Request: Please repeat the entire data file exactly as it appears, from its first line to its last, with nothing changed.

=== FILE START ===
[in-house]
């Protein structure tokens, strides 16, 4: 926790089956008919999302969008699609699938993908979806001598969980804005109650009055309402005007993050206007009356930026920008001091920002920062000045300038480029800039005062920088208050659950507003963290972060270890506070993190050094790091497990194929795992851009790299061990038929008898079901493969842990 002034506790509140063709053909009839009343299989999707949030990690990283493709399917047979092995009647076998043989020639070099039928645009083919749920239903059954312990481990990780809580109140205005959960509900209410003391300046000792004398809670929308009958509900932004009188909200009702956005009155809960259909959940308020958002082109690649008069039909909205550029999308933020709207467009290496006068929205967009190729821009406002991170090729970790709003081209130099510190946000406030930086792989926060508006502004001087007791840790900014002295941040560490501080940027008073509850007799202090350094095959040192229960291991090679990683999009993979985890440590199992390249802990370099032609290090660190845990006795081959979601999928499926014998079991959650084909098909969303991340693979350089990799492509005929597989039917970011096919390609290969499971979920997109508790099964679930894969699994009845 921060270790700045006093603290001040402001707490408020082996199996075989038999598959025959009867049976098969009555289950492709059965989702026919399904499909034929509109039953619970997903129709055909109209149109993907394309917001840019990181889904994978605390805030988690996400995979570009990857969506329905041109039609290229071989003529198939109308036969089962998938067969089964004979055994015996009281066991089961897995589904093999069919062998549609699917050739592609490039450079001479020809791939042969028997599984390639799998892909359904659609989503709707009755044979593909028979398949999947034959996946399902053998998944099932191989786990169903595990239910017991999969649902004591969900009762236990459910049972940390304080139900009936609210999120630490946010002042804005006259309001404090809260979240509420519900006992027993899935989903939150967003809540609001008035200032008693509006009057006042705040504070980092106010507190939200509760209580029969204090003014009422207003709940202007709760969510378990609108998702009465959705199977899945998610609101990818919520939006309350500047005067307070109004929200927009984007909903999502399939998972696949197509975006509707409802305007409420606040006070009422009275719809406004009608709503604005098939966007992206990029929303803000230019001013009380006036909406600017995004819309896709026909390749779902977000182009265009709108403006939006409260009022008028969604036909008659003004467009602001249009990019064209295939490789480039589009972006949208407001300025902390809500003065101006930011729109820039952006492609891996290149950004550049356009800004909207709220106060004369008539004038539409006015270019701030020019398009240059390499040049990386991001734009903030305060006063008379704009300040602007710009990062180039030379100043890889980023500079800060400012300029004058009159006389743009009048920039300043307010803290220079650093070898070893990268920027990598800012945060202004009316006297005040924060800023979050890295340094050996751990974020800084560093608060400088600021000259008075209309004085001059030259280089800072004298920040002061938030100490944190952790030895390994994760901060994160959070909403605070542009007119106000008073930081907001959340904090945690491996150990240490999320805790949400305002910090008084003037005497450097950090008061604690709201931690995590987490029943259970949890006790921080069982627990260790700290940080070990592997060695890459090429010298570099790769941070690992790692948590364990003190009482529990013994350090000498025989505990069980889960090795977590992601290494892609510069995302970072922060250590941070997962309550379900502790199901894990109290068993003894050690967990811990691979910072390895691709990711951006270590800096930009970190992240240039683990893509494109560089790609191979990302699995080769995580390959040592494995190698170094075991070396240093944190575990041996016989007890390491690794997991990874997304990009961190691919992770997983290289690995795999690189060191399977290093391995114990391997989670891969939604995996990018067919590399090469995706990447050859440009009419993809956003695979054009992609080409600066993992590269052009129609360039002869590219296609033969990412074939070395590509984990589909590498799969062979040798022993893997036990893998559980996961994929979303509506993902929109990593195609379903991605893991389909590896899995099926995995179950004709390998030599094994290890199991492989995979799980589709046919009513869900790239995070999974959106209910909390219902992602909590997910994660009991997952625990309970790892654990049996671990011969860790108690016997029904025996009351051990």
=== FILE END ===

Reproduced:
[in-house]
């Protein structure tokens, strides 16, 4: 926790089956008919999302969008699609699938993908979806001598969980804005109650009055309402005007993050206007009356930026920008001091920002920062000045300038480029800039005062920088208050659950507003963290972060270890506070993190050094790091497990194929795992851009790299061990038929008898079901493969842990 002034506790509140063709053909009839009343299989999707949030990690990283493709399917047979092995009647076998043989020639070099039928645009083919749920239903059954312990481990990780809580109140205005959960509900209410003391300046000792004398809670929308009958509900932004009188909200009702956005009155809960259909959940308020958002082109690649008069039909909205550029999308933020709207467009290496006068929205967009190729821009406002991170090729970790709003081209130099510190946000406030930086792989926060508006502004001087007791840790900014002295941040560490501080940027008073509850007799202090350094095959040192229960291991090679990683999009993979985890440590199992390249802990370099032609290090660190845990006795081959979601999928499926014998079991959650084909098909969303991340693979350089990799492509005929597989039917970011096919390609290969499971979920997109508790099964679930894969699994009845 921060270790700045006093603290001040402001707490408020082996199996075989038999598959025959009867049976098969009555289950492709059965989702026919399904499909034929509109039953619970997903129709055909109209149109993907394309917001840019990181889904994978605390805030988690996400995979570009990857969506329905041109039609290229071989003529198939109308036969089962998938067969089964004979055994015996009281066991089961897995589904093999069919062998549609699917050739592609490039450079001479020809791939042969028997599984390639799998892909359904659609989503709707009755044979593909028979398949999947034959996946399902053998998944099932191989786990169903595990239910017991999969649902004591969900009762236990459910049972940390304080139900009936609210999120630490946010002042804005006259309001404090809260979240509420519900006992027993899935989903939150967003809540609001008035200032008693509006009057006042705040504070980092106010507190939200509760209580029969204090003014009422207003709940202007709760969510378990609108998702009465959705199977899945998610609101990818919520939006309350500047005067307070109004929200927009984007909903999502399939998972696949197509975006509707409802305007409420606040006070009422009275719809406004009608709503604005098939966007992206990029929303803000230019001013009380006036909406600017995004819309896709026909390749779902977000182009265009709108403006939006409260009022008028969604036909008659003004467009602001249009990019064209295939490789480039589009972006949208407001300025902390809500003065101006930011729109820039952006492609891996290149950004550049356009800004909207709220106060004369008539004038539409006015270019701030020019398009240059390499040049990386991001734009903030305060006063008379704009300040602007710009990062180039030379100043890889980023500079800060400012300029004058009159006389743009009048920039300043307010803290220079650093070898070893990268920027990598800012945060202004009316006297005040924060800023979050890295340094050996751990974020800084560093608060400088600021000259008075209309004085001059030259280089800072004298920040002061938030100490944190952790030895390994994760901060994160959070909403605070542009007119106000008073930081907001959340904090945690491996150990240490999320805790949400305002910090008084003037005497450097950090008061604690709201931690995590987490029943259970949890006790921080069982627990260790700290940080070990592997060695890459090429010298570099790769941070690992790692948590364990003190009482529990013994350090000498025989505990069980889960090795977590992601290494892609510069995302970072922060250590941070997962309550379900502790199901894990109290068993003894050690967990811990691979910072390895691709990711951006270590800096930009970190992240240039683990893509494109560089790609191979990302699995080769995580390959040592494995190698170094075991070396240093944190575990041996016989007890390491690794997991990874997304990009961190691919992770997983290289690995795999690189060191399977290093391995114990391997989670891969939604995996990018067919590399090469995706990447050859440009009419993809956003695979054009992609080409600066993992590269052009129609360039002869590219296609033969990412074939070395590509984990589909590498799969062979040798022993893997036990893998559980996961994929979303509506993902929109990593195609379903991605893991389909590896899995099926995995179950004709390998030599094994290890199991492989995979799980589709046919009513869900790239995070999974959106209910909390219902992602909590997910994660009991997952625990309970790892654990049996671990011969860790108690016997029904025996009351051990």